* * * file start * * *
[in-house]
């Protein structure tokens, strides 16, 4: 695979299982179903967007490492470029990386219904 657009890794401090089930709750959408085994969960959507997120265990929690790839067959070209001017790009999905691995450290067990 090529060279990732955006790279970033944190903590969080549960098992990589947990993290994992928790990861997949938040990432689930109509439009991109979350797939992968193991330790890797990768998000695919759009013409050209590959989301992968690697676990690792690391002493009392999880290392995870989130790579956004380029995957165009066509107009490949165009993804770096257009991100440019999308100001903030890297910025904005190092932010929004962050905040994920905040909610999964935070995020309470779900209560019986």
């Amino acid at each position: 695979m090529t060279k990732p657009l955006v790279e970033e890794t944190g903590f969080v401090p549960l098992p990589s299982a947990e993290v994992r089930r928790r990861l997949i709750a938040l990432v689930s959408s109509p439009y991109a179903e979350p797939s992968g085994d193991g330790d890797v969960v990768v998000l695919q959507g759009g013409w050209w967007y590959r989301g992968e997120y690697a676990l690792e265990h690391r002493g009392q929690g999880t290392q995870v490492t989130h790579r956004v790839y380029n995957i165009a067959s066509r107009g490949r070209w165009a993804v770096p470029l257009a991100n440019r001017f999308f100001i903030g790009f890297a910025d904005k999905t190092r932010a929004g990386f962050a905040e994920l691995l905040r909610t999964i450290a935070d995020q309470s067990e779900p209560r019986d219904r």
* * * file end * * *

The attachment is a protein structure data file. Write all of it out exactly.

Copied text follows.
[in-house]
């Protein structure tokens, strides 16, 4: 695979299982179903967007490492470029990386219904 657009890794401090089930709750959408085994969960959507997120265990929690790839067959070209001017790009999905691995450290067990 090529060279990732955006790279970033944190903590969080549960098992990589947990993290994992928790990861997949938040990432689930109509439009991109979350797939992968193991330790890797990768998000695919759009013409050209590959989301992968690697676990690792690391002493009392999880290392995870989130790579956004380029995957165009066509107009490949165009993804770096257009991100440019999308100001903030890297910025904005190092932010929004962050905040994920905040909610999964935070995020309470779900209560019986």
């Amino acid at each position: 695979m090529t060279k990732p657009l955006v790279e970033e890794t944190g903590f969080v401090p549960l098992p990589s299982a947990e993290v994992r089930r928790r990861l997949i709750a938040l990432v689930s959408s109509p439009y991109a179903e979350p797939s992968g085994d193991g330790d890797v969960v990768v998000l695919q959507g759009g013409w050209w967007y590959r989301g992968e997120y690697a676990l690792e265990h690391r002493g009392q929690g999880t290392q995870v490492t989130h790579r956004v790839y380029n995957i165009a067959s066509r107009g490949r070209w165009a993804v770096p470029l257009a991100n440019r001017f999308f100001i903030g790009f890297a910025d904005k999905t190092r932010a929004g990386f962050a905040e994920l691995l905040r909610t999964i450290a935070d995020q309470s067990e779900p209560r019986d219904r």